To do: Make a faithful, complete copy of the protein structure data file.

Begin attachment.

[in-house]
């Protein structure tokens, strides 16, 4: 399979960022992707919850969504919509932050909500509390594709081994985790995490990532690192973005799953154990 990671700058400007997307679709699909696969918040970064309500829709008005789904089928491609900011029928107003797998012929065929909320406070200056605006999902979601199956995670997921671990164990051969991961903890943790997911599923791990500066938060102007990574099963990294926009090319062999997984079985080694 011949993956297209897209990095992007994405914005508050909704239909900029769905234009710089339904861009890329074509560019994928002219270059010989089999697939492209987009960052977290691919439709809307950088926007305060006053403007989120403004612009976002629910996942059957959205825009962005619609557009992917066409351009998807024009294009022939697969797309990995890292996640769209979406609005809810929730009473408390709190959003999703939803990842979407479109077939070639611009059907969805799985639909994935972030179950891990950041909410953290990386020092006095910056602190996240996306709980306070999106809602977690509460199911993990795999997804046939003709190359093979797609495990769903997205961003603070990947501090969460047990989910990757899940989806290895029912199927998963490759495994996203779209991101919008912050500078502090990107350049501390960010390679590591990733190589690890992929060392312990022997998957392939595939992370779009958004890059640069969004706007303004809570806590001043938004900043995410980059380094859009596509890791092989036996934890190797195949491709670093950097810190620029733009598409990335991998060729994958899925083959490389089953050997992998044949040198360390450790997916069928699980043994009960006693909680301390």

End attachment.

[in-house]
């Protein structure tokens, strides 16, 4: 399979960022992707919850969504919509932050909500509390594709081994985790995490990532690192973005799953154990 990671700058400007997307679709699909696969918040970064309500829709008005789904089928491609900011029928107003797998012929065929909320406070200056605006999902979601199956995670997921671990164990051969991961903890943790997911599923791990500066938060102007990574099963990294926009090319062999997984079985080694 011949993956297209897209990095992007994405914005508050909704239909900029769905234009710089339904861009890329074509560019994928002219270059010989089999697939492209987009960052977290691919439709809307950088926007305060006053403007989120403004612009976002629910996942059957959205825009962005619609557009992917066409351009998807024009294009022939697969797309990995890292996640769209979406609005809810929730009473408390709190959003999703939803990842979407479109077939070639611009059907969805799985639909994935972030179950891990950041909410953290990386020092006095910056602190996240996306709980306070999106809602977690509460199911993990795999997804046939003709190359093979797609495990769903997205961003603070990947501090969460047990989910990757899940989806290895029912199927998963490759495994996203779209991101919008912050500078502090990107350049501390960010390679590591990733190589690890992929060392312990022997998957392939595939992370779009958004890059640069969004706007303004809570806590001043938004900043995410980059380094859009596509890791092989036996934890190797195949491709670093950097810190620029733009598409990335991998060729994958899925083959490389089953050997992998044949040198360390450790997916069928699980043994009960006693909680301390």